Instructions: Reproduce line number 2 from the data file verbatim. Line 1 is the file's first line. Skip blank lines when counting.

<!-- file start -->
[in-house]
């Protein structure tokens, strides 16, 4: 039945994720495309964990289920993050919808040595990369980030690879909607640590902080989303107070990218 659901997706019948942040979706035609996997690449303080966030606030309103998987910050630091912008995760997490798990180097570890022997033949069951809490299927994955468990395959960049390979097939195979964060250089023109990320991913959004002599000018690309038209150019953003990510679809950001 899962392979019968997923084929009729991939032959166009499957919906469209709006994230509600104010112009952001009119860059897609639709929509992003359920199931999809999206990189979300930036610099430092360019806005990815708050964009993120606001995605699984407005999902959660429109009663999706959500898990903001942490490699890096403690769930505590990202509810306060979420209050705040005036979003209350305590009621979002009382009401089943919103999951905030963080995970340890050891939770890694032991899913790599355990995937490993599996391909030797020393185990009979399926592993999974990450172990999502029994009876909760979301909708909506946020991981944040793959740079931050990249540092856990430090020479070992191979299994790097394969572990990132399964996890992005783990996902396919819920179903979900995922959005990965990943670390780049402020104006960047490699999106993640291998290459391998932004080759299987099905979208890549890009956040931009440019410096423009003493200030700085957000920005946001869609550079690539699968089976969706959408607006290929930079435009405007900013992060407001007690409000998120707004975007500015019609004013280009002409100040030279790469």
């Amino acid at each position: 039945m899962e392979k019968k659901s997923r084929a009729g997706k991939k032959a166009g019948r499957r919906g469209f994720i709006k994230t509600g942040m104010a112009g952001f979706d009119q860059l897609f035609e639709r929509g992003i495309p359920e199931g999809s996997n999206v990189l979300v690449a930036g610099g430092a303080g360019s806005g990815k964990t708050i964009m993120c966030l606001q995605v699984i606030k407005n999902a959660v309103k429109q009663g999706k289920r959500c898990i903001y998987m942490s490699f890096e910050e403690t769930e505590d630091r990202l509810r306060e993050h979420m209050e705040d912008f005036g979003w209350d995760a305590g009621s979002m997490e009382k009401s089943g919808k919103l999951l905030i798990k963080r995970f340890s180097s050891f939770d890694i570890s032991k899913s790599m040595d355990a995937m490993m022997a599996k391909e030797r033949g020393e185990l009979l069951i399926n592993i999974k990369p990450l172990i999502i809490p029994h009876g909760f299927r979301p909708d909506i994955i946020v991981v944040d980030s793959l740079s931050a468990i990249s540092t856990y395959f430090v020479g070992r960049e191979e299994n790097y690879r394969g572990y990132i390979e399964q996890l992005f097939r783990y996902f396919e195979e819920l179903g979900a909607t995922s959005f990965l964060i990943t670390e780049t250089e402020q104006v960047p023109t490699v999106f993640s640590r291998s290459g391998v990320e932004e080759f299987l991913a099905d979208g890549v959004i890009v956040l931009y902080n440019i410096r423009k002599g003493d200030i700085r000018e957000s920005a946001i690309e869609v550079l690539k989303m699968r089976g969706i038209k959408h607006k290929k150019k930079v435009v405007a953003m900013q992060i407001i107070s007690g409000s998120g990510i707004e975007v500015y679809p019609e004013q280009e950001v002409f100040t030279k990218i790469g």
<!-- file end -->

């Protein structure tokens, strides 16, 4: 039945994720495309964990289920993050919808040595990369980030690879909607640590902080989303107070990218 659901997706019948942040979706035609996997690449303080966030606030309103998987910050630091912008995760997490798990180097570890022997033949069951809490299927994955468990395959960049390979097939195979964060250089023109990320991913959004002599000018690309038209150019953003990510679809950001 899962392979019968997923084929009729991939032959166009499957919906469209709006994230509600104010112009952001009119860059897609639709929509992003359920199931999809999206990189979300930036610099430092360019806005990815708050964009993120606001995605699984407005999902959660429109009663999706959500898990903001942490490699890096403690769930505590990202509810306060979420209050705040005036979003209350305590009621979002009382009401089943919103999951905030963080995970340890050891939770890694032991899913790599355990995937490993599996391909030797020393185990009979399926592993999974990450172990999502029994009876909760979301909708909506946020991981944040793959740079931050990249540092856990430090020479070992191979299994790097394969572990990132399964996890992005783990996902396919819920179903979900995922959005990965990943670390780049402020104006960047490699999106993640291998290459391998932004080759299987099905979208890549890009956040931009440019410096423009003493200030700085957000920005946001869609550079690539699968089976969706959408607006290929930079435009405007900013992060407001007690409000998120707004975007500015019609004013280009002409100040030279790469």